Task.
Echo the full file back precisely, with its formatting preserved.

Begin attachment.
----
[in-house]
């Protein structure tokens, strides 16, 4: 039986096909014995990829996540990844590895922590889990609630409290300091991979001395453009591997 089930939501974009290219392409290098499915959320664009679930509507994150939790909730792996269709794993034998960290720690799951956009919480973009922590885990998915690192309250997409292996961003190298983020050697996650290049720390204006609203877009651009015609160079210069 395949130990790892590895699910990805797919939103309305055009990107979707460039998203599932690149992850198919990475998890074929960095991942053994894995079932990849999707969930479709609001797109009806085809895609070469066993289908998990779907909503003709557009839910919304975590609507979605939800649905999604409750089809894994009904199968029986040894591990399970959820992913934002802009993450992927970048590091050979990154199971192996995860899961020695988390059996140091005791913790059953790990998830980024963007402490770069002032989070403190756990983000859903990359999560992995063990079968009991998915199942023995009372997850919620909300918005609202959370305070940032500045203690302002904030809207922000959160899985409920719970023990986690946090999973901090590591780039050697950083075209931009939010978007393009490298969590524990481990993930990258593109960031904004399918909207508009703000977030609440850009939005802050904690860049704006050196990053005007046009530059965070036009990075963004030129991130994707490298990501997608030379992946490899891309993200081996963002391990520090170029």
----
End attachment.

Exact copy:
[in-house]
């Protein structure tokens, strides 16, 4: 039986096909014995990829996540990844590895922590889990609630409290300091991979001395453009591997 089930939501974009290219392409290098499915959320664009679930509507994150939790909730792996269709794993034998960290720690799951956009919480973009922590885990998915690192309250997409292996961003190298983020050697996650290049720390204006609203877009651009015609160079210069 395949130990790892590895699910990805797919939103309305055009990107979707460039998203599932690149992850198919990475998890074929960095991942053994894995079932990849999707969930479709609001797109009806085809895609070469066993289908998990779907909503003709557009839910919304975590609507979605939800649905999604409750089809894994009904199968029986040894591990399970959820992913934002802009993450992927970048590091050979990154199971192996995860899961020695988390059996140091005791913790059953790990998830980024963007402490770069002032989070403190756990983000859903990359999560992995063990079968009991998915199942023995009372997850919620909300918005609202959370305070940032500045203690302002904030809207922000959160899985409920719970023990986690946090999973901090590591780039050697950083075209931009939010978007393009490298969590524990481990993930990258593109960031904004399918909207508009703000977030609440850009939005802050904690860049704006050196990053005007046009530059965070036009990075963004030129991130994707490298990501997608030379992946490899891309993200081996963002391990520090170029």